Firing from the Lip

A collection of thoughts, stories, tall tales, half truths and opinions from the Heartland of America.

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Location: Missouri, United States

An irreverent but loving grandfather of five and father of three, I enjoy writing of family, love, life, and the never ending fascination of it all.

Tuesday, November 28, 2006

Wine With Patton; Near The End With The Third Army In Europe

During the push of the U.S. Third Army across Europe in the closing days of World War II, the war-weary troops of General George Patton began to allow themselves to dream of the end of the conflict.

The Germans fought desperately, knowing defeat was all but certain. Caught in the bloody pincer of the Soviets on one side and the Americans on the other, they were like “a mad dog trapped in a corner” according to Sgt. Marvin Cook. Mr. Cook said the worst fear he had was dying this late in the game, with victory so close at hand. It was a “bitter and hard-fought” end to the Thousand Year Reich.

Even in the heat of those last terrifying days of World War II in Europe, American servicemen found reason to smile at the antics of their brothers-in-arms. Mr. Cook had a friend, a Corporal named Al from New York City, New York that Marvin claims could “find a bottle of wine in Hell.” It seems Al was adept at finding the only surviving bottle of booze in a bombed out village. It was a talent greatly appreciated by his squad, but one the officers were less enamored with.

One memorable day, as Al climbed out of a cellar strewn with bricks and timber from the shelling carefully shielding a crock of wine, the soldiers got an unexpected surprise. After a cursory glance around to make sure no officer was looking, the boys popped the cork and took the chance to taste it. “Damn good stuff, we were so happy to find it and pass it around that we didn’t notice the jeep until it was too late.”

“My heart fell plumb to my stomach when we saw the flag on that jeep. The flag of a General Officer named George S. Patton.” It was the first time Marvin had ever spoken to General Patton, and the exchange between this legendary General and a dogface Sergeant is both comical and telling of both men in extraordinary circumstances.

“What the hell are you men doing? The goddam Germans are that way, and you’re standing here with your thumbs up your asses?” Sgt. Cook, being the highest ranking NCO standing there, was the one to offer the explanation. “Sorry, General. We were just having a quick smoke and talking about going home, sir.”

“Home? Why you ignorant sonsofbitches are going to get killed standing here gawking! What the hell is that bastard hiding behind his back?” “It’s a bottle of wine, sir.” “Wine! Where the fuck did you find wine? Never mind. Don’t just stand there, Sergeant, bring it here.” “Yes, sir!”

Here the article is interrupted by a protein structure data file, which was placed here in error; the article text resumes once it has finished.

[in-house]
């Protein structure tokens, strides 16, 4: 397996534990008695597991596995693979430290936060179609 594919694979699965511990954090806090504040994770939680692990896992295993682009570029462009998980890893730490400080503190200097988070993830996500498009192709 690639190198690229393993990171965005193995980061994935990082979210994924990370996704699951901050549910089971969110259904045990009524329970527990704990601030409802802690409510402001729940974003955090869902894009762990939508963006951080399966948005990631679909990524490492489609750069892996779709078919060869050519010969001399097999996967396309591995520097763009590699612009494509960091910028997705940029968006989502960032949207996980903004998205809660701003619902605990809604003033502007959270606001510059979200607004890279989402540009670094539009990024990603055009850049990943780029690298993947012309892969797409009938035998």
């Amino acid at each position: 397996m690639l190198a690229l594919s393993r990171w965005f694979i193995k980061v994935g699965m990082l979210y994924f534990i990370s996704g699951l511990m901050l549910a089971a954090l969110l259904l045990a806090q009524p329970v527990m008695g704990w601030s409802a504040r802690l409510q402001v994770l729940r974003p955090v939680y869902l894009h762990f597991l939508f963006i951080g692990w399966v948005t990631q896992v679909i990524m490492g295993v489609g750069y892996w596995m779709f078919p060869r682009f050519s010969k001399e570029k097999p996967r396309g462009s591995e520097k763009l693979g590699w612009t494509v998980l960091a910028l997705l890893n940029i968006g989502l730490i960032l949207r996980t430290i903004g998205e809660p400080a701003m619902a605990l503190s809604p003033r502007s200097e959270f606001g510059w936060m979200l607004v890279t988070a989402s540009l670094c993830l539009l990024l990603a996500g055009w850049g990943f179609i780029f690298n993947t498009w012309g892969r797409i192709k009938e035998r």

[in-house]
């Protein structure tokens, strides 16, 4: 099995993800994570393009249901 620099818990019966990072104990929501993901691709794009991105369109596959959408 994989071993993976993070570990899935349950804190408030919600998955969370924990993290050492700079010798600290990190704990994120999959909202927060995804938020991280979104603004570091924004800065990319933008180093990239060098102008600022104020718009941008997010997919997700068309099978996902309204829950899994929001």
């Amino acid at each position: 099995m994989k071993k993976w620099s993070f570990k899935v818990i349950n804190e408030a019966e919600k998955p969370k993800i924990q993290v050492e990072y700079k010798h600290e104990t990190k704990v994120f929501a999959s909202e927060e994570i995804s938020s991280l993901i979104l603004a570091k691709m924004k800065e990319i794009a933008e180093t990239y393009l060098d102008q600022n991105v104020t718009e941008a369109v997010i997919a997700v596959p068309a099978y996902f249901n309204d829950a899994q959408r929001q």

Sgt. Cook took the crock from Al, and walked to the jeep to hand it to Patton. He expected to see the General throw it to the ground and proceed to tear into them for drinking. He got a shock when this feared General popped the cork and took a healthy drink. “Jesus! I can’t believe my men are drinking this piss!” Replacing the cork, Patton tossed it back to Sgt. Cook. “Take one drink each, bust that damn bottle, then get your asses in gear. We’ve got a war to win.” “Yes sir, thank you, sir.” “If you find any more goddam wine, if it’s better than that crap, let me know.” “Yes, sir.”

Yelling at his driver to pull out, Patton stared at the men of Sgt. Cook’s company as they moved away, and Cook said he had a smile on his face. “That was my only run-in with that crazy bastard, and I’m glad. He was a tough bird, but we would have followed him into Hell. No, that’s wrong, son. We did follow him into Hell, and he brought us out the other side.”

Two men, a famous General and a tender-hearted, soft spoken, future high school teacher and piano tuner, shared a moment of their lives in a war-torn Belgian village. General Patton probably wouldn’t have remembered it today, but a Sergeant from a small Missouri town will never forget his one face-to-face meeting with “Old Blood and Guts.”

Monday, November 27, 2006

Madness 101; Holocaust Archives To Be Opened

The numbers are staggering to consider. Stored in a German archive so vast there are nearly sixteen miles of corridors, crammed onto floor to ceiling shelves, over fifty-million files giving mute testimony to the savagery and inhumanity of the Nazis during the Holocaust await their long overdue release to the public.

The archival evidence of Hitler’s mad Final Solution is irrefutable. Page after page of death, torture, inhumane medical experiments, and fear. I wish the records had been opened long ago, before so many survivors desperate for information concerning the fate of their loved ones had passed away.

It’s difficult for me to imagine what it must have been like during that time for the ‘undesirables.’ The Jews, the gays, the blacks, the gypsies, and anyone else Hitler decided had no right to live. It is far more difficult to imagine myself as one of the perpetrators, killing women and children indiscriminately, without remorse, and considering it my duty to do so. I doubt I will ever understand the collective madness of that time in history, and I am very glad that I don’t understand it. I’m glad that I can’t find anything within myself that would make my participation acceptable.